Kitty Miv, Editor
18 June, 2021
Although there have been many other issues bubbling away this week, including the ongoing international anti-avoidance discussions, the main ingredient in this week's column is budgets, of which there have been a bumper crop.
We'll start with Malawi, which doesn't often feature here, but, it appears, makes up for lost time when it does!
In its recently announced Budget, the Government of Malawi announced various changes to the value-added tax regime, including a considerable hike to the VAT registration threshold, from MWK10m to MWK25m (USD31,350). In addition, the authorities revealed that a new VAT exemption will be introduced for the aquaculture sector, and a VAT zero rate will be installed for domestically produced printed books and textbooks and for ethanol fuel.
Further, the Government stated its intention to introduce two new personal income tax rates: of 25 percent, on incomes of between MWK100,000 and MWK1m a month, and a new top rate of 40 percent, on income exceeding MWK6m a month.
Then, on June 10, Kenya unveiled its 2021-22 budget, which had a BEPS focus, and contained a number of changes to the country's international tax and value-added tax rules.
The Budget confirmed the introduction of new country-by-country (CbC) reporting requirements, based on the OECD BEPS Action Plan framework, for multinational groups. Reporting will be required for financial periods beginning from January 1, 2022, with a CbC report due within 12 months of the end of the relevant fiscal period.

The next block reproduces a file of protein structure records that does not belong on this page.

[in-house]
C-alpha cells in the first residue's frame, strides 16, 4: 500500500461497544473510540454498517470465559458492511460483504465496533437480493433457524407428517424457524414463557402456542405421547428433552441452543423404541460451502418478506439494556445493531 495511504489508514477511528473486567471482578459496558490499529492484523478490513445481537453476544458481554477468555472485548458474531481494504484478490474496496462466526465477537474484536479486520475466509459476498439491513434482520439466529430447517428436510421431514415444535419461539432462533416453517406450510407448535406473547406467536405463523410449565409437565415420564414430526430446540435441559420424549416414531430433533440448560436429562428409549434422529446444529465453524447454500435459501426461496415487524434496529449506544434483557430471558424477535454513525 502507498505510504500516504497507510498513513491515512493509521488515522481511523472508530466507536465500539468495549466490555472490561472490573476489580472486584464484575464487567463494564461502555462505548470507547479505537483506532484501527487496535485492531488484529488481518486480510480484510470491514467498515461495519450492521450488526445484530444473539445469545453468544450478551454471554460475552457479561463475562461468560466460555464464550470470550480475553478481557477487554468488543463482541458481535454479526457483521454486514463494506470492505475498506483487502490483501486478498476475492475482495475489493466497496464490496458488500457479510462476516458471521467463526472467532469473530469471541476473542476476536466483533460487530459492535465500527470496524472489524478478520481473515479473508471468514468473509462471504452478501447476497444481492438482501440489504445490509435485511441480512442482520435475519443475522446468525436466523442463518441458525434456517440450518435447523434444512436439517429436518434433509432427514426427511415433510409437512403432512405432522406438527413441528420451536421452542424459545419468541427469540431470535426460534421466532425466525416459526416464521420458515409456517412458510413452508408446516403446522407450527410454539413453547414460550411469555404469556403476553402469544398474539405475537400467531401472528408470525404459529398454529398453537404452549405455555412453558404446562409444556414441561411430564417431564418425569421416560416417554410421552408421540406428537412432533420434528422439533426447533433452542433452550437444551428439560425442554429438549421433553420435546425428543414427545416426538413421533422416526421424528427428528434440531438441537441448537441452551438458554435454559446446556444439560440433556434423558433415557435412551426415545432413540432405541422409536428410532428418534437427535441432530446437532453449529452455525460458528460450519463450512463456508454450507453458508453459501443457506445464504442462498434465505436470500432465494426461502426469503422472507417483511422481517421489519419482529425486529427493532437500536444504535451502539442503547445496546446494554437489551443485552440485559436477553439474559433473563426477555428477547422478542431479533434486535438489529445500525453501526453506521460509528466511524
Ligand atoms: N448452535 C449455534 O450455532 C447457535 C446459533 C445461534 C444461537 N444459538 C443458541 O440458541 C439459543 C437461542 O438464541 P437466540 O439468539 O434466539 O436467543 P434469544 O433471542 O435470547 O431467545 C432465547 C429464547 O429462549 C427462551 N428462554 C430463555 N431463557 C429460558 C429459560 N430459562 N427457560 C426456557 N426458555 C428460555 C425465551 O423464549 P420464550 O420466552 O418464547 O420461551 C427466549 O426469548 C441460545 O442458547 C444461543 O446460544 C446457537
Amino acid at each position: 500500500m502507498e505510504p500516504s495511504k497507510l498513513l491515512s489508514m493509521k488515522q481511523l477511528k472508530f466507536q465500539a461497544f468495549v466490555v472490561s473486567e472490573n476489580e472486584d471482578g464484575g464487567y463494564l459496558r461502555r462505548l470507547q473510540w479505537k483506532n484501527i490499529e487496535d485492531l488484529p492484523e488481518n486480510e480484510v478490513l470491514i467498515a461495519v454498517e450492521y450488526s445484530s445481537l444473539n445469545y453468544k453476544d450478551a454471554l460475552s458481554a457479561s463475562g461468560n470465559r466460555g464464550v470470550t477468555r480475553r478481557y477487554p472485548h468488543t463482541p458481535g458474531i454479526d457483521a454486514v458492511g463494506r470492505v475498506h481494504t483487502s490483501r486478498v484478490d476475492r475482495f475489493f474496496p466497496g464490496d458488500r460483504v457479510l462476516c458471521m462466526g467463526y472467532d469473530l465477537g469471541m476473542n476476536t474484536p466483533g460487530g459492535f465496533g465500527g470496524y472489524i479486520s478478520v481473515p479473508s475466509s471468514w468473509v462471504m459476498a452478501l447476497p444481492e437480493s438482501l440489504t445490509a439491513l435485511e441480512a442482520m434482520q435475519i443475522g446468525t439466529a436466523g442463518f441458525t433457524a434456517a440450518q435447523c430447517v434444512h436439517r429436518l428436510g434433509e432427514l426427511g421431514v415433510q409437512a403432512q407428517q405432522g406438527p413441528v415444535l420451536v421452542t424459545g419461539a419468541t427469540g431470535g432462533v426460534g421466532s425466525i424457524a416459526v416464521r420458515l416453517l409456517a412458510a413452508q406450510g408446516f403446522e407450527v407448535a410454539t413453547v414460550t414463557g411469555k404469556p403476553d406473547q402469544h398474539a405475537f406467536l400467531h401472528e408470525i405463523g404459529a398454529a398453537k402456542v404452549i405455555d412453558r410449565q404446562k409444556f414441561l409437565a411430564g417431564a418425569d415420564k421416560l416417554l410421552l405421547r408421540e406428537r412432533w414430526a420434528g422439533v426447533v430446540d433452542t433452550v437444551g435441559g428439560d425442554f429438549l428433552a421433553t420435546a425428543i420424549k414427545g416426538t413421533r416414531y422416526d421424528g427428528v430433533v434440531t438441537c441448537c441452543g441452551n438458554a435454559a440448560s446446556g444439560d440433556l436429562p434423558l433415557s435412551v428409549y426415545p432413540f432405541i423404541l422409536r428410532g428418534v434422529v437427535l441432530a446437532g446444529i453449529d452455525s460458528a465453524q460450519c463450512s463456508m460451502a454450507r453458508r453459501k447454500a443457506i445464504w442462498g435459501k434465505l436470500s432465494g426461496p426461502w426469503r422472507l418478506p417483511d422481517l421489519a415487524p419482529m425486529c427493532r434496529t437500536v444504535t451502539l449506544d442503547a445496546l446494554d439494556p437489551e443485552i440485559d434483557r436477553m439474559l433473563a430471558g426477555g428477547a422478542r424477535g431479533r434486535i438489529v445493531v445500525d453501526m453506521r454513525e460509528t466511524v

The legislation also looks to amend the country's permanent establishment provisions, introduces new provisions to deny treaty benefits in inappropriate circumstances, and allows companies to carry forward their losses indefinitely.
There will be considerable changes also for digital marketplaces and their business users. Those selling goods via marketplaces or digital platforms to Kenyan consumers will be required to obtain a tax identification number, and VAT collection requirements will be significantly broadened to the digitally enabled sale of more goods and services.
The Budget also announced various VAT exemptions for medical goods, including for the treatment of patients with COVID-19.
Last but not least, Mauritius recently announced numerous tax relief measures for investors and for wealthy foreign individuals in its Budget.
For companies, the Budget includes a concessionary rate of corporate tax of three percent, rather than 15 percent, for companies engaged in the medical, biotechnology, and pharmaceutical sector. Further, they will be allowed a full tax credit for the cost of acquiring patents.
For individuals, the Budget announces a new "Premium Visa Scheme". The Government says the initiative is intended to encourage eligible foreigners to stay temporarily, for at least one year, in Mauritius, with the possibility of renewal, and will take effect retroactively, from November 1, 2020.
Until next week!
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